When should someone start Antiretroviral Treatment (ART)?
Starting ART sooner, and not waiting to be sick or have symptoms, is better. South Africa has a Universal Test and Treat (UTT) Policy, which means that anyone who tests positive for HIV can start taking ART immediately, no matter what their CD4 count is.
It is important not to skip or stop taking ARVs. Skipping or stopping can lead to drug resistance. Once someone starts taking ARVs, they must take them every day at the same time. It is a lifelong commitment.
If a person is not sure whether they can stick to taking their ARVs, then it may be better to wait until they feel they are prepared and can stick to treatment. A person living with HIV can find out what their regimen will be. Use sweets in a practice run to get used to the routine. Find a family member or friend who can be a treatment buddy to provide support.
If viral load is high - more than 1000 - and their CD4 count is low –200 or less - it is important to start treatment as soon as possible.
Don’t wait until your CD4 count is very low!
What to expect at the clinic
A Viral Load (VL) test is a blood test done every 6 months.This measures how much virus there is in a drop of blood.
- Results are given as copies of the virus per millilitre of blood (copies/mL).
- If there are less than 50 copies of the virus in one millilitre of blood, this will not show up in the blood test. The test results will come back saying the virus is 'undetectable'. This is viral load suppression.
- The aim of ART is viral load suppression but this can only happen if with adherence to ART. It does not mean that someone is cured but that there is a small amount of the virus in their body.
After starting ART your viral load is the most important measure of how well the body is responding to treatment and whether viral suppression has been achieved. This is the most important test to judge whether or not ART is working.
A CD4 count is a blood test done once a year:. This test measures how many immune cells there are in a very small amount (cells per cubic millimetre, cells/mm3) of blood:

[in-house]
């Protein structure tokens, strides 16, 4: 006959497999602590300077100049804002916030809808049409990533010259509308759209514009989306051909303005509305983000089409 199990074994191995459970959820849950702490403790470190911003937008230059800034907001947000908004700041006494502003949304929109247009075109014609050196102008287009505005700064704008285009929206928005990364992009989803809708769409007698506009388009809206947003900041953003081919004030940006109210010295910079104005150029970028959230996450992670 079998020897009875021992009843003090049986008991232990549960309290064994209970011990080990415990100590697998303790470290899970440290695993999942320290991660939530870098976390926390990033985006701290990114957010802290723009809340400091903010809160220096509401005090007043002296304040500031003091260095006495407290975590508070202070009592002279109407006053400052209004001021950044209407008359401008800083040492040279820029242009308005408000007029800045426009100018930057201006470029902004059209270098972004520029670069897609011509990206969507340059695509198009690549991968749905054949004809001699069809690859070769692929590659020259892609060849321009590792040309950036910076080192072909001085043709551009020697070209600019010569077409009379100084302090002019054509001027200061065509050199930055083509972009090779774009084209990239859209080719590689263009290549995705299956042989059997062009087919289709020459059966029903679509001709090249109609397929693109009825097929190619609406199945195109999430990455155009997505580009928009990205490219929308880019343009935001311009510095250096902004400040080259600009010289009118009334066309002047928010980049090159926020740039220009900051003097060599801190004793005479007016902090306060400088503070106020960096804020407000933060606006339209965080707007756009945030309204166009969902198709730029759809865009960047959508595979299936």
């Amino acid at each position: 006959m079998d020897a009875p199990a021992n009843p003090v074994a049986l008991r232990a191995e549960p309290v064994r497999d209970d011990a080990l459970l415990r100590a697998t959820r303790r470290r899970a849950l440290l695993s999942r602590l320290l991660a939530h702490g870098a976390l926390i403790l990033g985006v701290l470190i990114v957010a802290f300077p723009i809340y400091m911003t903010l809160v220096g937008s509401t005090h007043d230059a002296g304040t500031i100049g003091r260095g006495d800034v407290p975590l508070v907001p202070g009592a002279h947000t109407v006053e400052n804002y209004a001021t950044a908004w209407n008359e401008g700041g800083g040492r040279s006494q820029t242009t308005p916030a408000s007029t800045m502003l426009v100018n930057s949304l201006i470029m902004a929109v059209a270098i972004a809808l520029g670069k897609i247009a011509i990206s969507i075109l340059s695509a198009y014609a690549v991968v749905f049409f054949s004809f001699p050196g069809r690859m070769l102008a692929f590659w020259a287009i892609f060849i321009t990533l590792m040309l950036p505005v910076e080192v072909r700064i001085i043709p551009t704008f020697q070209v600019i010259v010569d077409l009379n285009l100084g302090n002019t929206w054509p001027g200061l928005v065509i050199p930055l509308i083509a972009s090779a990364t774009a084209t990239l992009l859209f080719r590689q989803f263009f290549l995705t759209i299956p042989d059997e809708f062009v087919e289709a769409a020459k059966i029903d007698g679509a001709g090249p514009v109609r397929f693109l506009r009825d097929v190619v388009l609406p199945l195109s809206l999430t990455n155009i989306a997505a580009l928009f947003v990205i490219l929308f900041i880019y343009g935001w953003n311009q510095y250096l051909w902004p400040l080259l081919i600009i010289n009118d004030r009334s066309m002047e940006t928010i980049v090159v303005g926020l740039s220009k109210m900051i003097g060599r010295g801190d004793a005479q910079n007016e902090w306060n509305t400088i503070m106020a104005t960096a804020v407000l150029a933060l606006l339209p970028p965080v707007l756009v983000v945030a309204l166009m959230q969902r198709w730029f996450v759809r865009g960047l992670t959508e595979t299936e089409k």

- Thisblood test measures how many CD4 cells are in the blood.
- The higher the CD4 count is the stronger the immune system is.
- A result of about 500-1,500 is considered normal.
- Every time the CD4 count drops by 100, the relative risk of acquiring AIDS doubles.
Before starting ART the CD4 count is the best indicator of how healthy the immune system is. It will tell your doctor how urgently you need to start to start treatment.
Other tests which will be run at the clinic include tests to monitor liver function, blood sugar and cholesterol.
First-line ART Regimens
There are many different kinds of ARVs and that means there are different treatment regimens. When someone starts ART, the healthcare worker will discuss which regimen is best for that person.
Treatment regimens for all people initiating ART, 15 years and older
Regimens for all people testing positive for HIV including:
Tenofovir (TDF) + Emtricitabine (FTC) + Efavirenz (EFV)
Tenofovir (TDF) + Lamivudine (3TC) + Efavirenz (EFV)
If Efavirenz is not right for someone it will be replaced with Nevirapine.
Tenofovir (TDF) + Lamivudine (3TC) + Nevirapine (NVP)
If Efavirenz and Nevirapine are not right for someone, they will be replaced with Lopinavir/Ritonavir:
Tenofovir (TDF) + Emtricitabine (FTC) + Lopinavir/Ritonavir (LPV/r)
Tenofovir (TDF) + Lamivudine (3TC) + Lopinavir/Ritonavir (LPV/r)
If Tenofovir is not right for someone, it will be replaced with Abacavir:
Abacavir (ABC) + Lamivudine (3TC) + Efavirenz (EFV)
Abacavir (ABC) + Lamivudine (3TC) + Nevirapine (NVP)
Side effects and ART
Don’t let side effects stop you from starting ART! Many people are scared to take ARVs because they have heard bad stories about their side effects. When someone first starts ART they may have side effects, but not everybody does. Two people taking the same drug may have different side effects.
Side effects usually only last a week or two while your body is getting used to the ARVs. Even if side effects are experienced, it is important not to skip or stop taking the ARVs. It is best to speak to a healthcare worker about steps that can be taken and medication that can help manage side effects. Sometimes the healthcare worker will swap an ARV in the treatment regimen for a different one that the body handles better.
Short-term side effects can include:
- Nausea (wanting to vomit)
- No appetite
- Diarrhea (running stomach)
- Muscle pain
- Insomnia (sleeplessness)
- Change in body shape